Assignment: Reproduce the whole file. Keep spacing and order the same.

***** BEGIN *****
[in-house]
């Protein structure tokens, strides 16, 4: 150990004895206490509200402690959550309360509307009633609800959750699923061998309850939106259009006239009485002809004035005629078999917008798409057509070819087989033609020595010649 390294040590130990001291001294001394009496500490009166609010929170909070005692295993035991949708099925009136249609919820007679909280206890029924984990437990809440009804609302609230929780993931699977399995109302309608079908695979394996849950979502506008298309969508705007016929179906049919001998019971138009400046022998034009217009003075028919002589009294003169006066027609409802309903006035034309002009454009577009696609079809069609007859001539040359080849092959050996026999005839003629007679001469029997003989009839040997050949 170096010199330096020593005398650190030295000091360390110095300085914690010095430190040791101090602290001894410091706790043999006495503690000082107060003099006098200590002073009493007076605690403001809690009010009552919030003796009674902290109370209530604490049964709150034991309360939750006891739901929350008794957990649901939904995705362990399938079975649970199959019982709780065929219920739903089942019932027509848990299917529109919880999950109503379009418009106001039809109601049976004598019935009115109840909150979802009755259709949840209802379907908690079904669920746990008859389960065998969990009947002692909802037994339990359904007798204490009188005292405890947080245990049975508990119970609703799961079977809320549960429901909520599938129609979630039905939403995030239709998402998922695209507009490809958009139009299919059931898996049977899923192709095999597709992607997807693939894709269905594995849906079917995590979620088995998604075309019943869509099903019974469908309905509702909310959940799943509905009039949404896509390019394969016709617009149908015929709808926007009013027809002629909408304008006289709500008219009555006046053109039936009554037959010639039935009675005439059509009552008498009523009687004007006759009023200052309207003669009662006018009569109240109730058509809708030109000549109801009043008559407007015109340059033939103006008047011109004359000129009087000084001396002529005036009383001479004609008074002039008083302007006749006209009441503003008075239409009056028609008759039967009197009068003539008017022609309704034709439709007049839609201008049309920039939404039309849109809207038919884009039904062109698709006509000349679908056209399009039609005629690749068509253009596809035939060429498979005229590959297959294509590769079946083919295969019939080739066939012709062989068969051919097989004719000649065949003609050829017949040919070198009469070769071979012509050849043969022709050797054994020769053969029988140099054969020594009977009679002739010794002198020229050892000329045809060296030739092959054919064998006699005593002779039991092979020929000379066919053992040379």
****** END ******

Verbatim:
[in-house]
């Protein structure tokens, strides 16, 4: 150990004895206490509200402690959550309360509307009633609800959750699923061998309850939106259009006239009485002809004035005629078999917008798409057509070819087989033609020595010649 390294040590130990001291001294001394009496500490009166609010929170909070005692295993035991949708099925009136249609919820007679909280206890029924984990437990809440009804609302609230929780993931699977399995109302309608079908695979394996849950979502506008298309969508705007016929179906049919001998019971138009400046022998034009217009003075028919002589009294003169006066027609409802309903006035034309002009454009577009696609079809069609007859001539040359080849092959050996026999005839003629007679001469029997003989009839040997050949 170096010199330096020593005398650190030295000091360390110095300085914690010095430190040791101090602290001894410091706790043999006495503690000082107060003099006098200590002073009493007076605690403001809690009010009552919030003796009674902290109370209530604490049964709150034991309360939750006891739901929350008794957990649901939904995705362990399938079975649970199959019982709780065929219920739903089942019932027509848990299917529109919880999950109503379009418009106001039809109601049976004598019935009115109840909150979802009755259709949840209802379907908690079904669920746990008859389960065998969990009947002692909802037994339990359904007798204490009188005292405890947080245990049975508990119970609703799961079977809320549960429901909520599938129609979630039905939403995030239709998402998922695209507009490809958009139009299919059931898996049977899923192709095999597709992607997807693939894709269905594995849906079917995590979620088995998604075309019943869509099903019974469908309905509702909310959940799943509905009039949404896509390019394969016709617009149908015929709808926007009013027809002629909408304008006289709500008219009555006046053109039936009554037959010639039935009675005439059509009552008498009523009687004007006759009023200052309207003669009662006018009569109240109730058509809708030109000549109801009043008559407007015109340059033939103006008047011109004359000129009087000084001396002529005036009383001479004609008074002039008083302007006749006209009441503003008075239409009056028609008759039967009197009068003539008017022609309704034709439709007049839609201008049309920039939404039309849109809207038919884009039904062109698709006509000349679908056209399009039609005629690749068509253009596809035939060429498979005229590959297959294509590769079946083919295969019939080739066939012709062989068969051919097989004719000649065949003609050829017949040919070198009469070769071979012509050849043969022709050797054994020769053969029988140099054969020594009977009679002739010794002198020229050892000329045809060296030739092959054919064998006699005593002779039991092979020929000379066919053992040379």